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  Incidents of a Life Lived
During his school days in Johnstown, near Wrexham in North Wales, Joseph Reginald Thomas had worked in the family butchery each Saturday morning. His father had died when he was six, and his precious mother, a dedicated deaconess in the local Baptist church, had single-handedly raised the ten children.
After leaving school he worked for a while as a bus conductor but explained that his younger brother Herbert's jealousy of his close relationship to his mother (Lydia) had made his life unpleasant and he decided to go to California in the USA and live and work with his father's brother, George Lloyd Thomas, in Jackson, Amador County. Once there, he worked in the butchery and herded cattle on his farm/ranch, rising at dawn and riding horseback until sunset.
Wanting to see more of the world, he had later taken employment on a ship trading timber from the Oregon coast to Pacific islands for copra from those islands. He described how on arriving at an island they would throw the timber into the sea and then jump in to lash it together and then swim pushing it into the surf where the locals waited to drag it up the beach.
The Storm:
It was during this time that he had a terrible experience. He described how their ship had been hit by such a severe storm in the Pacific that the fore and aft swing of the ship, lifting the spinning propeller from the sea, had shaken its engine mountings loose. The ship's engines had then to be shut down for new holes to be drilled during which the ship was adrift in the tempest and the crew knew that its sister-ship (built on the same plans) had turned-turtle and sunk while carrying a heavy deck-cargo of timber as they were. In this situation my father was the only crewman small enough to crawl into the space next to the engine to drill new holes to remount it. He described how he prayed with every turn of the hand drill, for he knew that, if it flipped over in the storm, he, of all the crew, was the least likely to get out. But the ship survived
Oregon Home-guard:
After this he joined the Oregon Home-guard and described an incident during a training camp. He and some others had decided to go for a swim and on coming up out of the sea he recounted how an 'idiot' on top of a sand dune had fired a machine gun into the sand at their feet. All those years later when he described the incident his anger was still palpable.
During this time he decided to move to Vancouver, Canada, and he described how he went church on the Sunday after arriving, and his eyes met a young man in the congregation who spoke to him afterwards and he found he was looking for someone to share his apartment, which my father accepted, believing it was the Lord's provision.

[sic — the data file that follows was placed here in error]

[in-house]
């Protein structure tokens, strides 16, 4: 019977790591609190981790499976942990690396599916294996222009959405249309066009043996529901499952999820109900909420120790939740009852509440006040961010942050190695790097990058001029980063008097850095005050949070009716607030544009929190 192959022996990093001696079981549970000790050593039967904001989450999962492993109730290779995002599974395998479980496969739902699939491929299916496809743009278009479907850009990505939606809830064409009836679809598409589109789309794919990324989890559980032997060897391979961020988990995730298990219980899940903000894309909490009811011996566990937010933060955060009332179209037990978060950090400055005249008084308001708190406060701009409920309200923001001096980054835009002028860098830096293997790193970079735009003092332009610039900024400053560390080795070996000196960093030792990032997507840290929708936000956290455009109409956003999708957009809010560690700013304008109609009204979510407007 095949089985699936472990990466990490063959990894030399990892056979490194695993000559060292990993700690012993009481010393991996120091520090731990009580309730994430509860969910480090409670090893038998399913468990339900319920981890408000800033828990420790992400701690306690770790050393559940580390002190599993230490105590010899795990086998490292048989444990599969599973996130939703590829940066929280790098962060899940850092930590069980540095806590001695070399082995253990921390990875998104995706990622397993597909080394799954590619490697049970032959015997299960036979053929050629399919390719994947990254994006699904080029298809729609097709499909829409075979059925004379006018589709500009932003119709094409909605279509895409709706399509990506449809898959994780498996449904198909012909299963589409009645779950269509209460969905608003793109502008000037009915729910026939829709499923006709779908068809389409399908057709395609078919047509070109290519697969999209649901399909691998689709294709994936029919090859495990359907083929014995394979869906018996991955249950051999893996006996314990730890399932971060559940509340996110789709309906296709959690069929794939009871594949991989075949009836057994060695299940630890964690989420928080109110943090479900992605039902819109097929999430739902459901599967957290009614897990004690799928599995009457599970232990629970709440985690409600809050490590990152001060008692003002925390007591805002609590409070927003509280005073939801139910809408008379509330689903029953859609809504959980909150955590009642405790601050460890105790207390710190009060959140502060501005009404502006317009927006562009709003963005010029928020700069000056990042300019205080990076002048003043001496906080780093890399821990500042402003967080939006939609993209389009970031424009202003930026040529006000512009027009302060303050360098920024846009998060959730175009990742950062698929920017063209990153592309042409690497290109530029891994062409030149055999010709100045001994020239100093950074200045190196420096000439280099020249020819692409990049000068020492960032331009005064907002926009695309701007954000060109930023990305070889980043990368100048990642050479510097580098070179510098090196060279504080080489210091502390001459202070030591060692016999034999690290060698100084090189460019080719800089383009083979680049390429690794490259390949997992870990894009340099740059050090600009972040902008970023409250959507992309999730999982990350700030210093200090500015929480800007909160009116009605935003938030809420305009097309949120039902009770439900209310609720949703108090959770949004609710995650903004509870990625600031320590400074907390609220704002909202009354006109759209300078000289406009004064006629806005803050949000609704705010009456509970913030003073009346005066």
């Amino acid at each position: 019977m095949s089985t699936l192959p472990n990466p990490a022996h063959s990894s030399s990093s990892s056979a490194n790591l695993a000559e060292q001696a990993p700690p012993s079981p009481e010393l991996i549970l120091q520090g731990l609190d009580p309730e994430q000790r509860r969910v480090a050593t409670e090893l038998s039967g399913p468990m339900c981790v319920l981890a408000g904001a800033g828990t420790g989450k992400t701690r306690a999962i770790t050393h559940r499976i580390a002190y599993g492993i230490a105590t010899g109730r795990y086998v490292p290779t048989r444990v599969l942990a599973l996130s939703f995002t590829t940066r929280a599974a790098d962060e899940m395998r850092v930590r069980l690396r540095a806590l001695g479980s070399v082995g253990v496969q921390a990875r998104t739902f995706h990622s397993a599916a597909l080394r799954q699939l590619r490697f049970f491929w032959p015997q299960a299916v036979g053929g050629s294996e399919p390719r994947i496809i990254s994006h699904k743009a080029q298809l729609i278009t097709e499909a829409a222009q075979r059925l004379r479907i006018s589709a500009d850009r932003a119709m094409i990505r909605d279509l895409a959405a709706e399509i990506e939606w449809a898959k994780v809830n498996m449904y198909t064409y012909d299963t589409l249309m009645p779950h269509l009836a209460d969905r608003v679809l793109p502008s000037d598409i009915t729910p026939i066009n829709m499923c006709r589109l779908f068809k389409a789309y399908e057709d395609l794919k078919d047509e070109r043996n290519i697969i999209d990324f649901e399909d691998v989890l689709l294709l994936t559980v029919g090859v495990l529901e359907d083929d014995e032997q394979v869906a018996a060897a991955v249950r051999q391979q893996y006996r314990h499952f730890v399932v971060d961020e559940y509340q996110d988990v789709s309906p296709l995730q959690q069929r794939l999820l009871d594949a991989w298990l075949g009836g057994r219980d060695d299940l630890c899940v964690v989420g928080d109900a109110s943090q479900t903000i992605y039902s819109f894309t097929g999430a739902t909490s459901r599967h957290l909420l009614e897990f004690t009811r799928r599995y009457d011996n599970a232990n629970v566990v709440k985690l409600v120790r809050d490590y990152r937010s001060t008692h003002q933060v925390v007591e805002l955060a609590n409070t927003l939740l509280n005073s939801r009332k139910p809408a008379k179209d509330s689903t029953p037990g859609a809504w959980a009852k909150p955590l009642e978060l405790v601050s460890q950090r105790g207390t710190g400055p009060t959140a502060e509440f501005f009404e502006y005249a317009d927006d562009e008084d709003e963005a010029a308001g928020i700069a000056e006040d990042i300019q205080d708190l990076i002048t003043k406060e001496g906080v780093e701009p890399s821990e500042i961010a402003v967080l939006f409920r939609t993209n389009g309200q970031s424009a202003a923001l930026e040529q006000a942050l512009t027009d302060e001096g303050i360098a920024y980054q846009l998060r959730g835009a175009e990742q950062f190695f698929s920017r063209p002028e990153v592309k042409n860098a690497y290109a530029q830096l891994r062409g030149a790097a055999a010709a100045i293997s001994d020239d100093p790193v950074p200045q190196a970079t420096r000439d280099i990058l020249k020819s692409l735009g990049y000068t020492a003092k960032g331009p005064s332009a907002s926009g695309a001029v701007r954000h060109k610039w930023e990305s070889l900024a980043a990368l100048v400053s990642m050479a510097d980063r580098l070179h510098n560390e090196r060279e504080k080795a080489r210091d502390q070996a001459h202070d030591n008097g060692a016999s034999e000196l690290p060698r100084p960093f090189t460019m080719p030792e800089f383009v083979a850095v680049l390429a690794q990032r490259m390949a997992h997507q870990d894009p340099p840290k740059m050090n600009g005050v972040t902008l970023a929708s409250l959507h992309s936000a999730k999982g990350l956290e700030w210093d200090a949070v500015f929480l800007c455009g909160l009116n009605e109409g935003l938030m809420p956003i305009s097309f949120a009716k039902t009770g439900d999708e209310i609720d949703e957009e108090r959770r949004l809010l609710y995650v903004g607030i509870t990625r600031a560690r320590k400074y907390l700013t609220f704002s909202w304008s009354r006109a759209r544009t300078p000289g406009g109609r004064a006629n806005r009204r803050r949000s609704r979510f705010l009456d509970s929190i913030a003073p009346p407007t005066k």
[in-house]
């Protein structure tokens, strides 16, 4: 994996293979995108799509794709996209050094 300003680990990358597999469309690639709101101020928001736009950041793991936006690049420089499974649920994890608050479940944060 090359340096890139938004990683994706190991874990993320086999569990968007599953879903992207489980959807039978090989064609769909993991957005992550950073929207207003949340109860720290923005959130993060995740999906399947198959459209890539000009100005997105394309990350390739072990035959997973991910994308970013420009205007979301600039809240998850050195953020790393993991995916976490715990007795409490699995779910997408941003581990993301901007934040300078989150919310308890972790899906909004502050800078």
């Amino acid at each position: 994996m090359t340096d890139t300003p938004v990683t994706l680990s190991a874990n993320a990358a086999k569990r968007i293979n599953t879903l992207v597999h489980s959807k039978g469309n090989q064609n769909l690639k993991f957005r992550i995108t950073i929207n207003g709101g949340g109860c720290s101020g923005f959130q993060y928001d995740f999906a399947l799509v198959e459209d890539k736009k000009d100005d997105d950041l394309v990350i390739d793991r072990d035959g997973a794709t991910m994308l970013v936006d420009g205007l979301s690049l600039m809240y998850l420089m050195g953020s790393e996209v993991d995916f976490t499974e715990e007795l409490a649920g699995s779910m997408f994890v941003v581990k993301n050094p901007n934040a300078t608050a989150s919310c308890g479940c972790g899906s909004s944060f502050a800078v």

He took employment with a log-mill and described how he wore boots with spikes so that he could walk on top of the floating logs to prevent log-jams as they floated down the river to the saw-mill below. 
Canadian Prairies:
Then he heard that the Canadian government was offering free passage on the railway to those who would help bring in the wheat harvest from the Canadian prairies. He jumped on a train and at each station were farmers waiting to select workers. When he was chosen, his work was to drive the horse wagon that took the wheat from the field to the barn. One day, working late, the sun had already set as he was riding wagon back to the farmhouse. The only light he could see he thought was from the farmhouse window, but as he rode onward in that direction, it rose higher and he realized it was a star, so he gave the horse its head and it took him to the farm-house.
It was after this, back on Uncle George's farm in Armador County, California, that he was working herding cattle when one night he had the dream of gold on the farm, went out that morning to dig for it but was called back to the farmhouse to return immediately to Wales where his mother was seriously ill.
After her death, he took passage to Durban, South Africa, and only returned in about 1950 to introduce his wife and children to his family, where he remained for two years with the the oldest (Lloyd) at school in Marchwiel until his wife concluded that our education would be better in South Africa at that stage, and so the family took ship to Port Elizabeth and settled in rented accommodation in Lawrence Street, Grahamstown.
It was in Lawrence Street, Grahamstown, that he later received the letter from his uncle in California to tell him that they had found gold on that part of the farm where they had found his boots (left behind where he had been digging to find the gold he had dreamed of, and had jumped on his horse in haste when the rider came to call him to go back to Wales where his mother was ill).

Joseph Reginald Thomas with his wife and children